Many of the students were turning 21 and would be able to vote for the first time in November. Much dissatisfaction was expressed nationwide over Truman and his policies and so a change was felt. In a general campus poll in February, the students were asked who they though would be a good president; General Eisenhower was first choice and Estes Kefauver was second (2/16/52).
The new music building was dedicated on March 30: the 550,000 square-foot structure was "the only building in East Texas devoted exclusively to music." The new Graphic Arts building was the most complete in facilities of its kind in the country (3/29/52). Dr. Lowman had brought back the news from Washington D.C. that Sam Houston would likely have ROTC in the fall semester and this would definitely be an attraction for Sam Houston (2/22/52).
The annual Coronation Ball was threatened with cancellation unless more students participated. Last year the school paid for losses, but "we can expect no such action this year." The admission charge was raised to $2.50 per couple (SHA, Apr 52, 6). Bill Turner had been elected King of the Spring Coronation Ball; Dan Rather and Virginia Pardue, Caballero's first Dream Girl, were elected All-College Favorites. (3/1/52).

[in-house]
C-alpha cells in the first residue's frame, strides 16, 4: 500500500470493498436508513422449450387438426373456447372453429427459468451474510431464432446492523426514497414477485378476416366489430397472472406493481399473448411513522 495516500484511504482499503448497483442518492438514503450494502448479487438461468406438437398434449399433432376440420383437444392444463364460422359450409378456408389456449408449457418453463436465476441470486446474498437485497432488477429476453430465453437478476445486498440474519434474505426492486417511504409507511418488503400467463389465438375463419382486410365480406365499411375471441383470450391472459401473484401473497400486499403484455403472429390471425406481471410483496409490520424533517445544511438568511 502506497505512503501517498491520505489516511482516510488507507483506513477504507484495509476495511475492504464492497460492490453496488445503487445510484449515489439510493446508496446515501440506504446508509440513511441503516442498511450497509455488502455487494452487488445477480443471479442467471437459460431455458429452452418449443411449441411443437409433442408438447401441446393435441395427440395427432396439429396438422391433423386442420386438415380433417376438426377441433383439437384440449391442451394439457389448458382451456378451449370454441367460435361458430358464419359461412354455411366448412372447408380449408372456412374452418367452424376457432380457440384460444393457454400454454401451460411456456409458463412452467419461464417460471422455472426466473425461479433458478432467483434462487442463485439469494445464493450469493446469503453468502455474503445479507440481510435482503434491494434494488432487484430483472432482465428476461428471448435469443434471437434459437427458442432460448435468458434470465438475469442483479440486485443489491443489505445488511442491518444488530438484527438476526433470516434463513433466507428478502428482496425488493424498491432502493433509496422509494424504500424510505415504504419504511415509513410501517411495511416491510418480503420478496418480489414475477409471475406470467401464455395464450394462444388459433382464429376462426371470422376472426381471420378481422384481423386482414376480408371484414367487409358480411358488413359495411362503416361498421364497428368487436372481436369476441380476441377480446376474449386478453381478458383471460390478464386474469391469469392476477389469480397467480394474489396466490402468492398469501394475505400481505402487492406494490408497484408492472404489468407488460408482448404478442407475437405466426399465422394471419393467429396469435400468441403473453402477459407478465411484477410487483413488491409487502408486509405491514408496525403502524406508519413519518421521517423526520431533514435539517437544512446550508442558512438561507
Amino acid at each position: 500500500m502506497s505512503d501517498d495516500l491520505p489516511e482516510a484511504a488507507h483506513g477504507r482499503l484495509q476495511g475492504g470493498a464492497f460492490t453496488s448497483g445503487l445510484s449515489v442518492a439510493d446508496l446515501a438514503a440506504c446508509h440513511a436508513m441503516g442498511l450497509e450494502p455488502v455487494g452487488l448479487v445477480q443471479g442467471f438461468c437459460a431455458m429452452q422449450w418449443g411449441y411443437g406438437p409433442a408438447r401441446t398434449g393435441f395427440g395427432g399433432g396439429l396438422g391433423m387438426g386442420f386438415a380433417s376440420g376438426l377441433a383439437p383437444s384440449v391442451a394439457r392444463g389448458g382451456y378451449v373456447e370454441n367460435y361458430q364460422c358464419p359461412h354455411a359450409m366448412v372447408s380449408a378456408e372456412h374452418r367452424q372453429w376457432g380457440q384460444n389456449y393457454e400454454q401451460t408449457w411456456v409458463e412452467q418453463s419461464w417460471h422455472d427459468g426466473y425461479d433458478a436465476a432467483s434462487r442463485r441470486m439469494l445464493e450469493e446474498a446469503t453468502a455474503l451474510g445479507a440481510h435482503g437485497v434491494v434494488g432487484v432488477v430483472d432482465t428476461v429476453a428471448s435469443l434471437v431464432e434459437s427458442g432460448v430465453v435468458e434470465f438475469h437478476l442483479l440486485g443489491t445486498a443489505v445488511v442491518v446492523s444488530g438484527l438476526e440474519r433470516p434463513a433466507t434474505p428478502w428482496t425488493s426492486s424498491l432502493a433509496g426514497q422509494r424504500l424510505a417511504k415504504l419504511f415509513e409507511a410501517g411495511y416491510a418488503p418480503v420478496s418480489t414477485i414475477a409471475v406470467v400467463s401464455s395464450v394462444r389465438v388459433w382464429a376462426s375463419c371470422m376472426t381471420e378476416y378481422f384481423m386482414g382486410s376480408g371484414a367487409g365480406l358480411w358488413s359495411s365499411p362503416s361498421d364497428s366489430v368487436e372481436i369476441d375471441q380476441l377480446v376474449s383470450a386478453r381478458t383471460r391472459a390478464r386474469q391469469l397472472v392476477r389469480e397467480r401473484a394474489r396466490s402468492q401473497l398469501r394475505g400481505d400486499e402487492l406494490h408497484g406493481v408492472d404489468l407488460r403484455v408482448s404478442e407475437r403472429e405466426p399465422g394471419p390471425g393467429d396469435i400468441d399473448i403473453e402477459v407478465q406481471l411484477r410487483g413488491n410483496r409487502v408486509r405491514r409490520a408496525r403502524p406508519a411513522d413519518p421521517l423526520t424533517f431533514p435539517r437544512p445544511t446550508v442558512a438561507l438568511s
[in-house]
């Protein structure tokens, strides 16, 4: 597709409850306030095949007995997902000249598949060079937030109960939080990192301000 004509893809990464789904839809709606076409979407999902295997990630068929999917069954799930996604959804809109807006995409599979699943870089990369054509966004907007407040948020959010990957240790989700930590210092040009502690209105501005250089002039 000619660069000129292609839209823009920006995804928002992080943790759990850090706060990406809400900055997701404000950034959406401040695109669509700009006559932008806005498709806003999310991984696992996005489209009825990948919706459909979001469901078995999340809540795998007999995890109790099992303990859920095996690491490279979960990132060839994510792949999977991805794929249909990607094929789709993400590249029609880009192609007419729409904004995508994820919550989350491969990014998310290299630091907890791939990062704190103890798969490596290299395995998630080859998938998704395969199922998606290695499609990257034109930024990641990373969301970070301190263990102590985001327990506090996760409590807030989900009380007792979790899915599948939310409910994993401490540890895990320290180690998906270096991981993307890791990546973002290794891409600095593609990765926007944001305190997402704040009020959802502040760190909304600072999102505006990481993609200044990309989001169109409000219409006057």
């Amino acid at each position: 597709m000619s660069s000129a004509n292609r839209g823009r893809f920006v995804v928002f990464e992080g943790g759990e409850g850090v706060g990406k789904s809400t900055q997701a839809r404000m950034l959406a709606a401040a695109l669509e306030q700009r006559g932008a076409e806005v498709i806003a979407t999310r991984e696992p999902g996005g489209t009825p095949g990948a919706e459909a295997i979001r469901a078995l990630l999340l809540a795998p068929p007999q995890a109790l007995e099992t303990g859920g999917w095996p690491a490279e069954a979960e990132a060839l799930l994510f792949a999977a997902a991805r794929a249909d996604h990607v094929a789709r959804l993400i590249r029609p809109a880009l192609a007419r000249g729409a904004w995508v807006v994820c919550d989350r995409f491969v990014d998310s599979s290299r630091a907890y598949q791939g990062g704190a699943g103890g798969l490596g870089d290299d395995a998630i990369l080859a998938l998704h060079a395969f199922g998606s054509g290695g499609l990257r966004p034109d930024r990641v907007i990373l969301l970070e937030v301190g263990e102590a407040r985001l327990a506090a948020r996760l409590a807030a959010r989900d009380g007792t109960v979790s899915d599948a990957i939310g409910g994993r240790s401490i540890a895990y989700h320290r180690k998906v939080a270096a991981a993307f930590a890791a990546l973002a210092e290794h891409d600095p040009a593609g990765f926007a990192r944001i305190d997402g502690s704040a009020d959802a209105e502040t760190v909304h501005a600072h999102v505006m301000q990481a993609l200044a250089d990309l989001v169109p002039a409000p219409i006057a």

On April 26, the Houstonian reported that the Houstonians would play for a "sport dance at the SUB tonight from 8 to 11, jointly sponsored by Anne Gibbs and Caballero, sister and brother organization" (4/26/52). The Dream Girl dance was held on Tuesday, May 6, at the SUB; admission was 75 cents. Caballero president Bill Johnston crowned Nancy Hendley the Dream Girl of 1952 (5/3/52).
One week later the election results were in: Bill Johnston was elected vice-president of Student Council; Jimmy Inman and Bill Dietz were cheerleaders. Dan Rather was the new Editor of the Houstonian; he outlined his policies in May just before school was over.
To begin with, we want to bring to light as often as possible the human side of this college. Every single person on this campus has a story, and we'd like to tell each one of them. . . .Also there are a lot of things on this campus that need improving. And through the lines of the Houstonian we plan to work on as many of them as possible.